for cyber insurance, particularly for key industries like banking and fintech. He emphasized the importance of framing insurance as a protective measure for digital assets, considering data as a valuable treasure for the future. Mohammed advocates for the adoption of compulsory cyber insurance to drive penetration, especially in challenging economic conditions.

Also, Walid Auf emphasizes the need for Egypt to set a strategy to retain and export talents in the field of computer science and technology. He suggested a collaborative effort between the state and industry to develop skills locally and efficiently export services. Samah Khamis sees the challenge in Egypt’s highly regulated market as an opportunity to build local skills and establish a center of excellence. Mohamed Abdelrassoul, representing the insurance sector, stressed on the importance of teaching the younger generation not only technology but also discipline. Thomas Cook mentions the increasing need for cybersecurity experts and highlights the importance of motivation beyond monetary incentives to retain skilled professionals in the country.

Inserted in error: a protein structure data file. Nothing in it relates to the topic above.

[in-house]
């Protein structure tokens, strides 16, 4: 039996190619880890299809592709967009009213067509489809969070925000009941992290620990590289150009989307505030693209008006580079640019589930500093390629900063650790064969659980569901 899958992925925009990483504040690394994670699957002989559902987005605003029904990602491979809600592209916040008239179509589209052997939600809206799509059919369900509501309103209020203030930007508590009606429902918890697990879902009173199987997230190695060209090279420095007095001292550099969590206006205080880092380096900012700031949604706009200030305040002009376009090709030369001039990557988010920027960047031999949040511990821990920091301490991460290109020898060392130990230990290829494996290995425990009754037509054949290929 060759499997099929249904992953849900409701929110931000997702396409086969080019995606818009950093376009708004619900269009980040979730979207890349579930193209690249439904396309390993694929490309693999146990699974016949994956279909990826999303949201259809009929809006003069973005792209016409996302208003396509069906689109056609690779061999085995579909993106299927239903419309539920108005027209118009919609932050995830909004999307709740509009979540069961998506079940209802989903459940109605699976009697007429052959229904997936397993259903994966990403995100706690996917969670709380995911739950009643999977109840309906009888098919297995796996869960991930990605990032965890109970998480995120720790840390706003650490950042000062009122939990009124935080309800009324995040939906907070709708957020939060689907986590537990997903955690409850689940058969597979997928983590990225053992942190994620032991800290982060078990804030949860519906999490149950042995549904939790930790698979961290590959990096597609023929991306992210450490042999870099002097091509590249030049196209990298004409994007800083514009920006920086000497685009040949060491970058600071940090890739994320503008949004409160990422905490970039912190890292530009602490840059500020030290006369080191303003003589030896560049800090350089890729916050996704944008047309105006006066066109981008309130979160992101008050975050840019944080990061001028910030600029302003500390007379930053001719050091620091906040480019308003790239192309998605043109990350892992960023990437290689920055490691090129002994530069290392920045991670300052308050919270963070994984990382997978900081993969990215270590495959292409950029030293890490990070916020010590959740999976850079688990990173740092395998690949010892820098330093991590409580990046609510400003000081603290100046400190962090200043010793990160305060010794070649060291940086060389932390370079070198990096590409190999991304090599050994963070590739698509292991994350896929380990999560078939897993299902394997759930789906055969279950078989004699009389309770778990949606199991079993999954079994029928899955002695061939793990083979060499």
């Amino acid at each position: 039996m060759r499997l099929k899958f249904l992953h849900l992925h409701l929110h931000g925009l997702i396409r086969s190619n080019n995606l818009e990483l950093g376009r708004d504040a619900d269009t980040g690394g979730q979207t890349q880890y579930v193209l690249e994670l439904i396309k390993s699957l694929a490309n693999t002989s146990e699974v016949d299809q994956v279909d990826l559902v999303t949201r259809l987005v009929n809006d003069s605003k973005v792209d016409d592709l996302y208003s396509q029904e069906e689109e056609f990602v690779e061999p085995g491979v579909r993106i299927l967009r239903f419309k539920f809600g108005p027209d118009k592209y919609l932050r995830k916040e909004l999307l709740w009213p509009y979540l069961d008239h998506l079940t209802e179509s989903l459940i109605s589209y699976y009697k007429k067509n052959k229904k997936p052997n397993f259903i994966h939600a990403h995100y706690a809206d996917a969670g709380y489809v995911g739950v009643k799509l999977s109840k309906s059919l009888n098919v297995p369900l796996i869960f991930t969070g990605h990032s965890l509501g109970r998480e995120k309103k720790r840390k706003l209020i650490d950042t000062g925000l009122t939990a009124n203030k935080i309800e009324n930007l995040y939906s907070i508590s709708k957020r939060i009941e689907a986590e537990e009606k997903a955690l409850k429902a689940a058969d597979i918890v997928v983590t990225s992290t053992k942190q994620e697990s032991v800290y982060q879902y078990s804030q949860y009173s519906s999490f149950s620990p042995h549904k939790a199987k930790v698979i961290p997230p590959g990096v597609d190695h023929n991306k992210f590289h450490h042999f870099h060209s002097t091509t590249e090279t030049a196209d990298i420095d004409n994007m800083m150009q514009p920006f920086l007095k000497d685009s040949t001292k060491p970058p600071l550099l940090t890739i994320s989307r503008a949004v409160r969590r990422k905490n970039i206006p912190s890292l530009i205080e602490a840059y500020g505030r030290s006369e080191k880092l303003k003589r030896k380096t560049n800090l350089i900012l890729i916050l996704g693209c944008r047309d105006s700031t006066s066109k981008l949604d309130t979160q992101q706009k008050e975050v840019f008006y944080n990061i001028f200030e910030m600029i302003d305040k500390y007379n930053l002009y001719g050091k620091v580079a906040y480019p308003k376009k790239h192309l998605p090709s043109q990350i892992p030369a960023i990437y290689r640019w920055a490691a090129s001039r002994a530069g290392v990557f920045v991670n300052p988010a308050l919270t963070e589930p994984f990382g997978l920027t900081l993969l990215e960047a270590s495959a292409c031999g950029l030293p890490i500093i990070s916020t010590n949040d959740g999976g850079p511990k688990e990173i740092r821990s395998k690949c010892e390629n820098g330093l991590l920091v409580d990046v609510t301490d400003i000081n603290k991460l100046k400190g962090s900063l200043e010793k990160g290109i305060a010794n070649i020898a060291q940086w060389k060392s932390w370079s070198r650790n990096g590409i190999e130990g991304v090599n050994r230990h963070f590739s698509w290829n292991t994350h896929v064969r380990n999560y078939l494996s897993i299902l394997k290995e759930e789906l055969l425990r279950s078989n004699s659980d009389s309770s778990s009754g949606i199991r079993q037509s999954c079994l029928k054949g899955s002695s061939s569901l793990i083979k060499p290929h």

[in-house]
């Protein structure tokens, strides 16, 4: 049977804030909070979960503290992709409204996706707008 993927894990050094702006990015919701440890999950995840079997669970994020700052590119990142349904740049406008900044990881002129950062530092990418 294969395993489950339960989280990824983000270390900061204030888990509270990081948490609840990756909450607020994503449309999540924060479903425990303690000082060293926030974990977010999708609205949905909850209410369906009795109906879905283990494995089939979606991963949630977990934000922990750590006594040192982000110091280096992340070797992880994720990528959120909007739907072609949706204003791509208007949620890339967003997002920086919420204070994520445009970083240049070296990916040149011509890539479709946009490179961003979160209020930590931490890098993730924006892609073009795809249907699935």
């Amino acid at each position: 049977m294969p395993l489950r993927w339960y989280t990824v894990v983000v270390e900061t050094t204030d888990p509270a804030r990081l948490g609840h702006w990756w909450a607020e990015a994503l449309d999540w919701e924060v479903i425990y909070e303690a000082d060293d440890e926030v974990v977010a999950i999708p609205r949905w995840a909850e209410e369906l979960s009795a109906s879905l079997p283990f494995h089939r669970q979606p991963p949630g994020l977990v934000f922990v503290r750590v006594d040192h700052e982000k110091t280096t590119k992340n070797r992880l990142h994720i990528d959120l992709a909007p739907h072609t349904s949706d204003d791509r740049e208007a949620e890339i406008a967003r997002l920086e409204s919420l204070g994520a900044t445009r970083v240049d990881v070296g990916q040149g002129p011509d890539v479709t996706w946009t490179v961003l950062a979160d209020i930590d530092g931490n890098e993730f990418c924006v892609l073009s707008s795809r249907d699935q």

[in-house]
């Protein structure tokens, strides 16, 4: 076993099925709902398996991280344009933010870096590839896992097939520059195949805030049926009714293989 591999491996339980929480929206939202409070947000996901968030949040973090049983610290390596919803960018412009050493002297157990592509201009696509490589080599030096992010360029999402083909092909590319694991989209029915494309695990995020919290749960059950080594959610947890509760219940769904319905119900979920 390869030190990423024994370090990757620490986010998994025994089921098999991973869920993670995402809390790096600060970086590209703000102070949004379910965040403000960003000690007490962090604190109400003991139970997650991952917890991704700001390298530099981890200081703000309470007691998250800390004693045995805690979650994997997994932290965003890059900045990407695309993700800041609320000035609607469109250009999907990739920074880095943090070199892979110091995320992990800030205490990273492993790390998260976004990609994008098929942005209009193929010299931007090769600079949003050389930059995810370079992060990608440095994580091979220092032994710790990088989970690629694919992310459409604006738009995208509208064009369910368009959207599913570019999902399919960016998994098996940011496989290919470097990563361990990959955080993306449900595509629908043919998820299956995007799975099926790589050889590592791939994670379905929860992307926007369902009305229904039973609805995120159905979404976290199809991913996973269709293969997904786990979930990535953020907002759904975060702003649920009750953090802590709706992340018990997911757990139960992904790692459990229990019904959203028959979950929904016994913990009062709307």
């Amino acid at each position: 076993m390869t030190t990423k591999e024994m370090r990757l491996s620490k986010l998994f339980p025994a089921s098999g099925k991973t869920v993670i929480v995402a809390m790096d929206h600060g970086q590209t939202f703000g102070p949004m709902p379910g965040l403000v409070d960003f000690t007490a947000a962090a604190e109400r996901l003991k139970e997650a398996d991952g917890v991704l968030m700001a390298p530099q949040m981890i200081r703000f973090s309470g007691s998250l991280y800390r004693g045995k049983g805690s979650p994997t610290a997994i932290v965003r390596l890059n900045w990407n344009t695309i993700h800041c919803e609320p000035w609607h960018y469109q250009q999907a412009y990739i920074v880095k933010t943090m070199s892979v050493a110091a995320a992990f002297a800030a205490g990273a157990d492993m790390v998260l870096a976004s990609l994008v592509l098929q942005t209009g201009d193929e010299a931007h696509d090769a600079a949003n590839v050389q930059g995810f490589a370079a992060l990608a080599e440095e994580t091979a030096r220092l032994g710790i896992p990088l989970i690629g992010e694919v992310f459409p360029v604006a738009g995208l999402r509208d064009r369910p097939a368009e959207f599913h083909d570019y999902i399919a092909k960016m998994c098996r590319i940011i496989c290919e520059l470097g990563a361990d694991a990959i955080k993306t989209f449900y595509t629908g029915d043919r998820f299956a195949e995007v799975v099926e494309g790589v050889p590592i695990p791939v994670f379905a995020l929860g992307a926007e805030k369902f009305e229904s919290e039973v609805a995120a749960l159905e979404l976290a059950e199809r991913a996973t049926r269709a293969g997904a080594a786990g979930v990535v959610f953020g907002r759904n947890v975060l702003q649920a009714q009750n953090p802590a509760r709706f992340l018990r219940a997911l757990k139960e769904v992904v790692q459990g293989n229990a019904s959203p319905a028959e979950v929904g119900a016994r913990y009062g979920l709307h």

Lastly, during the Q&A session, an attendee raised the question of whether cybersecurity and cyber insurance complement each other. Thomas explained that they do complement each other, especially in the context of compliance with standards, and highlighted the rise of managed security services for SMEs. Another attendee from Suez Canal Bank raised concerns about the future impact of quantum computers on cybersecurity and suggested exploring collaborative business-to-business-to-customer (B2B2C) insurance models. Abdel-Hafez addressed the several computer issue, emphasizing ongoing efforts to develop post-quantum encryption algorithms. Cook acknowledged the feasibility of B2B2C insurance models, citing an example of a policy covering customers against various types of fraud.